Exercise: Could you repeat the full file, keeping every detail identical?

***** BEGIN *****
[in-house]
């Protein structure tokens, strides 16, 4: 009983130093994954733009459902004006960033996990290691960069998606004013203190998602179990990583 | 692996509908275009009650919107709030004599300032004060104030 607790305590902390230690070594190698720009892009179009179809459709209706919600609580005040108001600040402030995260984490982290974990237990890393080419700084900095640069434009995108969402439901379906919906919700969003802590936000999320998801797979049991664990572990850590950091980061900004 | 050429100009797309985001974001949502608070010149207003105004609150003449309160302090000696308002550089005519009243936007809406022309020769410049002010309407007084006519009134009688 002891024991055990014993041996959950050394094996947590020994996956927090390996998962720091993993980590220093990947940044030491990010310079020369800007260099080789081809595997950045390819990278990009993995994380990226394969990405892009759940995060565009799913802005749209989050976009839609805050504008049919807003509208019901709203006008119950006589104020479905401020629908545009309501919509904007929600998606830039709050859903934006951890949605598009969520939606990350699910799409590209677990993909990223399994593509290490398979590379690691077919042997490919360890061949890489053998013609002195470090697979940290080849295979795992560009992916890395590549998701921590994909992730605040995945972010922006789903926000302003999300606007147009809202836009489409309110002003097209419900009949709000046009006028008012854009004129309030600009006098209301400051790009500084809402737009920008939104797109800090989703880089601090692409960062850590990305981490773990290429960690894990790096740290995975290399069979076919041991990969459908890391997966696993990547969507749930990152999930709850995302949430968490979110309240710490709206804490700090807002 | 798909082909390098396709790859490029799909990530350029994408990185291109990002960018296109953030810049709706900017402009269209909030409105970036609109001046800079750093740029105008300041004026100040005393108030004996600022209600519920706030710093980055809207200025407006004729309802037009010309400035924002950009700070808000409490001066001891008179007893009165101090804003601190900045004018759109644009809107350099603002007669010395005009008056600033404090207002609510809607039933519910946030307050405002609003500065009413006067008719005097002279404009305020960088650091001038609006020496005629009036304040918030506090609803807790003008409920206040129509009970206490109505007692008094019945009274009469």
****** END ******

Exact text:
[in-house]
């Protein structure tokens, strides 16, 4: 009983130093994954733009459902004006960033996990290691960069998606004013203190998602179990990583 | 692996509908275009009650919107709030004599300032004060104030 607790305590902390230690070594190698720009892009179009179809459709209706919600609580005040108001600040402030995260984490982290974990237990890393080419700084900095640069434009995108969402439901379906919906919700969003802590936000999320998801797979049991664990572990850590950091980061900004 | 050429100009797309985001974001949502608070010149207003105004609150003449309160302090000696308002550089005519009243936007809406022309020769410049002010309407007084006519009134009688 002891024991055990014993041996959950050394094996947590020994996956927090390996998962720091993993980590220093990947940044030491990010310079020369800007260099080789081809595997950045390819990278990009993995994380990226394969990405892009759940995060565009799913802005749209989050976009839609805050504008049919807003509208019901709203006008119950006589104020479905401020629908545009309501919509904007929600998606830039709050859903934006951890949605598009969520939606990350699910799409590209677990993909990223399994593509290490398979590379690691077919042997490919360890061949890489053998013609002195470090697979940290080849295979795992560009992916890395590549998701921590994909992730605040995945972010922006789903926000302003999300606007147009809202836009489409309110002003097209419900009949709000046009006028008012854009004129309030600009006098209301400051790009500084809402737009920008939104797109800090989703880089601090692409960062850590990305981490773990290429960690894990790096740290995975290399069979076919041991990969459908890391997966696993990547969507749930990152999930709850995302949430968490979110309240710490709206804490700090807002 | 798909082909390098396709790859490029799909990530350029994408990185291109990002960018296109953030810049709706900017402009269209909030409105970036609109001046800079750093740029105008300041004026100040005393108030004996600022209600519920706030710093980055809207200025407006004729309802037009010309400035924002950009700070808000409490001066001891008179007893009165101090804003601190900045004018759109644009809107350099603002007669010395005009008056600033404090207002609510809607039933519910946030307050405002609003500065009413006067008719005097002279404009305020960088650091001038609006020496005629009036304040918030506090609803807790003008409920206040129509009970206490109505007692008094019945009274009469």